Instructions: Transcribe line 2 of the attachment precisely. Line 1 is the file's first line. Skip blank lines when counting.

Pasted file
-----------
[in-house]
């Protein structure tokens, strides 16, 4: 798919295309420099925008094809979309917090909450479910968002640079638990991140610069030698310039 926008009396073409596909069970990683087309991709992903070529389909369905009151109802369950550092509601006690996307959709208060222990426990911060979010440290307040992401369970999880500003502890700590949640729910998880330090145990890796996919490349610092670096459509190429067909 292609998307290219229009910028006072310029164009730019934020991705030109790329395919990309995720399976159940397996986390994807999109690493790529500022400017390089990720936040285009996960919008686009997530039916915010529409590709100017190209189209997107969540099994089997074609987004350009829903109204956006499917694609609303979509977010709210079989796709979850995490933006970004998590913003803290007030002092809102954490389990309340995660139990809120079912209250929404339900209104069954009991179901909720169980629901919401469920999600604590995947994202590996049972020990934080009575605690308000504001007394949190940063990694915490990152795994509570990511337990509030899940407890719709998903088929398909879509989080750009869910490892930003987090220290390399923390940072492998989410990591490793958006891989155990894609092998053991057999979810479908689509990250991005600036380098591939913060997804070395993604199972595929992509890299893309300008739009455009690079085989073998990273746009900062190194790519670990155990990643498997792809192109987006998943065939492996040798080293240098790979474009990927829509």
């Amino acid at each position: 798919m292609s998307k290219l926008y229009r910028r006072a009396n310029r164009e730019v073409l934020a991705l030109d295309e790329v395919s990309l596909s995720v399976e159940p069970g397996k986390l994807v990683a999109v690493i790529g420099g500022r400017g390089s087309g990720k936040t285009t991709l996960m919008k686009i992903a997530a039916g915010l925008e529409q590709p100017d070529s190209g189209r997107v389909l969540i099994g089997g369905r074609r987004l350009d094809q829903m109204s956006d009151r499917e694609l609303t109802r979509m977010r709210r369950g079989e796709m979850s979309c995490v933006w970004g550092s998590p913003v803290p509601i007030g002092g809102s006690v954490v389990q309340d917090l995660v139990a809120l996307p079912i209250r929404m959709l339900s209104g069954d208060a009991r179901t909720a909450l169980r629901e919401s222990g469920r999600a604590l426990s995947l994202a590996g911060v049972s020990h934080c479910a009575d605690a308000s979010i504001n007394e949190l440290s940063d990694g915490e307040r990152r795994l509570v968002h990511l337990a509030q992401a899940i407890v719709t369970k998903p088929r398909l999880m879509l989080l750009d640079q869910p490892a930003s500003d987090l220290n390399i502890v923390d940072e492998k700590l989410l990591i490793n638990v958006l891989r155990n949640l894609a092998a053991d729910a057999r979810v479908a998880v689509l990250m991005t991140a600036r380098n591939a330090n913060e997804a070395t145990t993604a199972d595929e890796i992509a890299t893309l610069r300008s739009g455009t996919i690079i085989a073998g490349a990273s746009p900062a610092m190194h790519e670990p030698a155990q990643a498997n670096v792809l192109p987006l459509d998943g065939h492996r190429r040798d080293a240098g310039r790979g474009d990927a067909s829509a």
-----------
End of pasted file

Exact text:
């Protein structure tokens, strides 16, 4: 798919295309420099925008094809979309917090909450479910968002640079638990991140610069030698310039 926008009396073409596909069970990683087309991709992903070529389909369905009151109802369950550092509601006690996307959709208060222990426990911060979010440290307040992401369970999880500003502890700590949640729910998880330090145990890796996919490349610092670096459509190429067909 292609998307290219229009910028006072310029164009730019934020991705030109790329395919990309995720399976159940397996986390994807999109690493790529500022400017390089990720936040285009996960919008686009997530039916915010529409590709100017190209189209997107969540099994089997074609987004350009829903109204956006499917694609609303979509977010709210079989796709979850995490933006970004998590913003803290007030002092809102954490389990309340995660139990809120079912209250929404339900209104069954009991179901909720169980629901919401469920999600604590995947994202590996049972020990934080009575605690308000504001007394949190940063990694915490990152795994509570990511337990509030899940407890719709998903088929398909879509989080750009869910490892930003987090220290390399923390940072492998989410990591490793958006891989155990894609092998053991057999979810479908689509990250991005600036380098591939913060997804070395993604199972595929992509890299893309300008739009455009690079085989073998990273746009900062190194790519670990155990990643498997792809192109987006998943065939492996040798080293240098790979474009990927829509």